What is the role of the body in musical learning processes? With two case studies in Nepal and the Netherlands, I examine how bodily interaction is conducive to the acquisition of musical knowledge and skills. Both complementary case studies show how young musicians acquire musical knowledge and skills by sensing the other, through patterns of ‘intermusical’ and ‘intersensory’ learning strategies.
The main goal of this research is scrutinizing the music transmission and learning process of young musicians in band formations in Nepal and The Netherlands. This study seeks to understand the complex role of the body in musical learning processes in order to contribute to the understanding and implementation of intermusical and intersensory modes of transmission in formal music education.
Central to this research is the concept of ‘intermusicality’.This concept of intermusicality can be applied to our understanding of the multifarious field of music learning, without associating a specific learning strategy to a particular music style. Largely due to the Internet, children are able to become multimusical (Nettl, 2005), vastly increasing their exposure on various musical styles and languages. In the daily practice of music learning, these music styles and systems are, however, not learned with a distinct set of musicalities, but acquired with a general musical ability, defined here as intermusicality (Monson, 1996; O’Flynn, 2005).
This research seeks to understand how intermusicality is shaped. I assume that the senses play an essential role in the process of intermusicality. In this study not only the visible and audible senses are considered, but the tactile sense, including touch, is also under investigation. Since it is taken for granted that the eye, followed by the ear, plays a major role in education (van Ede, 2009; Hoes, 2005), the focus on other senses is relatively understudied. Therefore, music transmission has been usually researched with an emphasis on vision and hearing, whereas the transmission process entails a full set of sensory experiences, such as vision, hearing, touch, participatory discrepancies and gestures. These somatic sensations or unexplored bodily sensations, that arise during music transmission, will be scrutinized in this research
My first case study in Kathmandu, Nepal, demonstrates that the merging of musical styles requires blending modes of appropriation or the merging of learning strategies and skills, referred to as intermusicality. It seems that, for teenagers in Kathmandu, unfamiliar musics such as jazz and rock are not always accessible. Their local music holds a prominent place in their soundscape. Due to daily absorption and immersion in local musical material, this local music becomes ingrained in their musical bodies. Nevertheless, popular music plays a major role in youth culture, increasingly so in developing countries (Greene, 2001). Driven by curiosity and encouraged by gatekeepers such as family members, friends, the Internet, and teachers, youngsters overcome various constraints and actively explore musical practices of unfamiliar musics through innovative blending of learning strategies into three degrees of intermusical learning. Intermusical learning highlights the important implication for music education in general that youngsters do not learn musics with a distinct set of separate musicalities (O’Flynn, 2005), but acquire different music styles with a blended set of learning strategies. Understanding these blended learning strategies contributes to a musical learning environment where teachers, instead of deploying a fixed method of musical learning, employ blended, intermusical methods of learning to improve the learning process.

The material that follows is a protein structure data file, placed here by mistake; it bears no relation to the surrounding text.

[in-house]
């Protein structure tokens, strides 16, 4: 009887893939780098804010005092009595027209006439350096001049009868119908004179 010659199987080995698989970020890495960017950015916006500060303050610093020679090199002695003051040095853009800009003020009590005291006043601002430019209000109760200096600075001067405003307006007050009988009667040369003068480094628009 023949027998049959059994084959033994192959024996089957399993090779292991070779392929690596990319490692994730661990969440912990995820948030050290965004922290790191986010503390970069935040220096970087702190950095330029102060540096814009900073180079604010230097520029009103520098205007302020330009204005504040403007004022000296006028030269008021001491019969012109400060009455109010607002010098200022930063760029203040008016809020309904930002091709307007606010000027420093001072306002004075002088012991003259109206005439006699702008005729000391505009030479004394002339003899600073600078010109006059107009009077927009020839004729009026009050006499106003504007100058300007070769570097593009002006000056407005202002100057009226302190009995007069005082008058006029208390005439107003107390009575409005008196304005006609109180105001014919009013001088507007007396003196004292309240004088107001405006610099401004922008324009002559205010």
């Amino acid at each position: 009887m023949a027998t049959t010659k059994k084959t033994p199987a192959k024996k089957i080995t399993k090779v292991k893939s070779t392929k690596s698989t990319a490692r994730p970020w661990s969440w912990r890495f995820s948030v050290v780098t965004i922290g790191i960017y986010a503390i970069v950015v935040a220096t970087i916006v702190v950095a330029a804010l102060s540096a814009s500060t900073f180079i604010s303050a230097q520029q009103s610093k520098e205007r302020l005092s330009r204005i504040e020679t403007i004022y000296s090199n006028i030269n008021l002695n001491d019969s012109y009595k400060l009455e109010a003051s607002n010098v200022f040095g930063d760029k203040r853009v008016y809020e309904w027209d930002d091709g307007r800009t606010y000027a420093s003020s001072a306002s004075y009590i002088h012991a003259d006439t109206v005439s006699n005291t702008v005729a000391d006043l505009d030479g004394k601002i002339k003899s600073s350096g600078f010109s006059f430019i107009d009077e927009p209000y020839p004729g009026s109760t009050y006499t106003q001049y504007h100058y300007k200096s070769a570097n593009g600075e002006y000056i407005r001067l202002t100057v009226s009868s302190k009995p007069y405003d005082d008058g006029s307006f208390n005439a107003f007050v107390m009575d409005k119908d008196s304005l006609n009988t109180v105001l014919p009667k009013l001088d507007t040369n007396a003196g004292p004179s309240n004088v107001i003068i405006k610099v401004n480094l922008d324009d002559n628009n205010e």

Furthermore, this study shows how the body plays an essential role in the learning process. The use of various forms of interaction, gestures, and entrainment demonstrate a highly developed deployment of the body to learn music. The findings of the video-analysis of this case study allow me to hypothesize that musical knowledge arises out of bodily interaction between the band members. There seems to be a link between melodic, harmonic, rhythmic aspects of the music, the forms of interaction, gestures, and entrainment, and the acquisition of musical knowledge and skills.
The second case study in Amsterdam seeks to be complementary to the previous one in Kathmandu. This study aims at developing a sensory model to analyse the role of the body as a learning tool in acquisition of musical knowledge and skills. With this model I strive to demonstrate how sensory patterns and musical communication are employed in different phases of practicing. Furthermore, it demonstrates how intersensory learning gives access to musical knowledge.
In order to link the notions of human musical interaction I will develop a sensory pathway. For this I borrow Howes’ (2005) notion of sensual relations in which postulates that senses are placed in an hierarchical order depending on the activity and cultural context. Often the senses are deployed at the same time, operating in harmony, confusion or conflict. Intersensoriality, stresses Howes, is by no means a sensory state of equality or harmony, but rather hierarchically ordered (Howes, 2006). A consideration of intersensory merging of the senses will help to understand musical learning processes. It stands to reason that youngsters acquire musical knowledge by sensing the other, through a complex network of ‘intersensory’ (Ibid.) experiences following sensory patterns of auditory, kinaesthetic, and visual learning, through interaction, gestures, and entrainment. Studying this pattern of intersensory relations gives us access to how musicians learn to make sense of their musical world. Understanding these patterns is conducive to embodied music education and caters to the body-minded learning strategies of students.
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